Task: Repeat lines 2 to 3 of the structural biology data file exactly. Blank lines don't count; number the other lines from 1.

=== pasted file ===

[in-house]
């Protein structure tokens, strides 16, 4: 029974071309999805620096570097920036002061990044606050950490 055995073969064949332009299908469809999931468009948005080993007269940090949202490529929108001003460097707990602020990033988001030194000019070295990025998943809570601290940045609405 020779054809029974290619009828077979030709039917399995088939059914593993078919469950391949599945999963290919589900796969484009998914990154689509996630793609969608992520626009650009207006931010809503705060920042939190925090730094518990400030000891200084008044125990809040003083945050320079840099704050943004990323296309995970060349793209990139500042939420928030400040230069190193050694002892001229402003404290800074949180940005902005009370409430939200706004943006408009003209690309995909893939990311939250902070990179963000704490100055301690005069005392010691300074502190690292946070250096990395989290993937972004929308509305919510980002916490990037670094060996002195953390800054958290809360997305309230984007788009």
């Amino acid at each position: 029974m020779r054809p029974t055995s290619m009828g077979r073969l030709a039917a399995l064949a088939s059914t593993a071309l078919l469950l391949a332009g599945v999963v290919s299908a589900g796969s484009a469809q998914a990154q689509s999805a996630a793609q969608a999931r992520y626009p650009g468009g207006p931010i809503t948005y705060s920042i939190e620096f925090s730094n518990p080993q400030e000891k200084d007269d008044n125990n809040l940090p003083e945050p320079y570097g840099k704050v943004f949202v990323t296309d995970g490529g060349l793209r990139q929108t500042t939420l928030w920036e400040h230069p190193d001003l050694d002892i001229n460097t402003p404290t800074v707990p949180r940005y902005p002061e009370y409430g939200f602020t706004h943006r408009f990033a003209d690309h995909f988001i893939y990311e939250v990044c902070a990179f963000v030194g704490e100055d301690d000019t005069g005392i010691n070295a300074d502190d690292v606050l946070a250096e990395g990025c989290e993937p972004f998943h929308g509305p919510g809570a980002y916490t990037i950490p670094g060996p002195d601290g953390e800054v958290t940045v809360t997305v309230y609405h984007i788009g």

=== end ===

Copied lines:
């Protein structure tokens, strides 16, 4: 029974071309999805620096570097920036002061990044606050950490 055995073969064949332009299908469809999931468009948005080993007269940090949202490529929108001003460097707990602020990033988001030194000019070295990025998943809570601290940045609405 020779054809029974290619009828077979030709039917399995088939059914593993078919469950391949599945999963290919589900796969484009998914990154689509996630793609969608992520626009650009207006931010809503705060920042939190925090730094518990400030000891200084008044125990809040003083945050320079840099704050943004990323296309995970060349793209990139500042939420928030400040230069190193050694002892001229402003404290800074949180940005902005009370409430939200706004943006408009003209690309995909893939990311939250902070990179963000704490100055301690005069005392010691300074502190690292946070250096990395989290993937972004929308509305919510980002916490990037670094060996002195953390800054958290809360997305309230984007788009």
């Amino acid at each position: 029974m020779r054809p029974t055995s290619m009828g077979r073969l030709a039917a399995l064949a088939s059914t593993a071309l078919l469950l391949a332009g599945v999963v290919s299908a589900g796969s484009a469809q998914a990154q689509s999805a996630a793609q969608a999931r992520y626009p650009g468009g207006p931010i809503t948005y705060s920042i939190e620096f925090s730094n518990p080993q400030e000891k200084d007269d008044n125990n809040l940090p003083e945050p320079y570097g840099k704050v943004f949202v990323t296309d995970g490529g060349l793209r990139q929108t500042t939420l928030w920036e400040h230069p190193d001003l050694d002892i001229n460097t402003p404290t800074v707990p949180r940005y902005p002061e009370y409430g939200f602020t706004h943006r408009f990033a003209d690309h995909f988001i893939y990311e939250v990044c902070a990179f963000v030194g704490e100055d301690d000019t005069g005392i010691n070295a300074d502190d690292v606050l946070a250096e990395g990025c989290e993937p972004f998943h929308g509305p919510g809570a980002y916490t990037i950490p670094g060996p002195d601290g953390e800054v958290t940045v809360t997305v309230y609405h984007i788009g």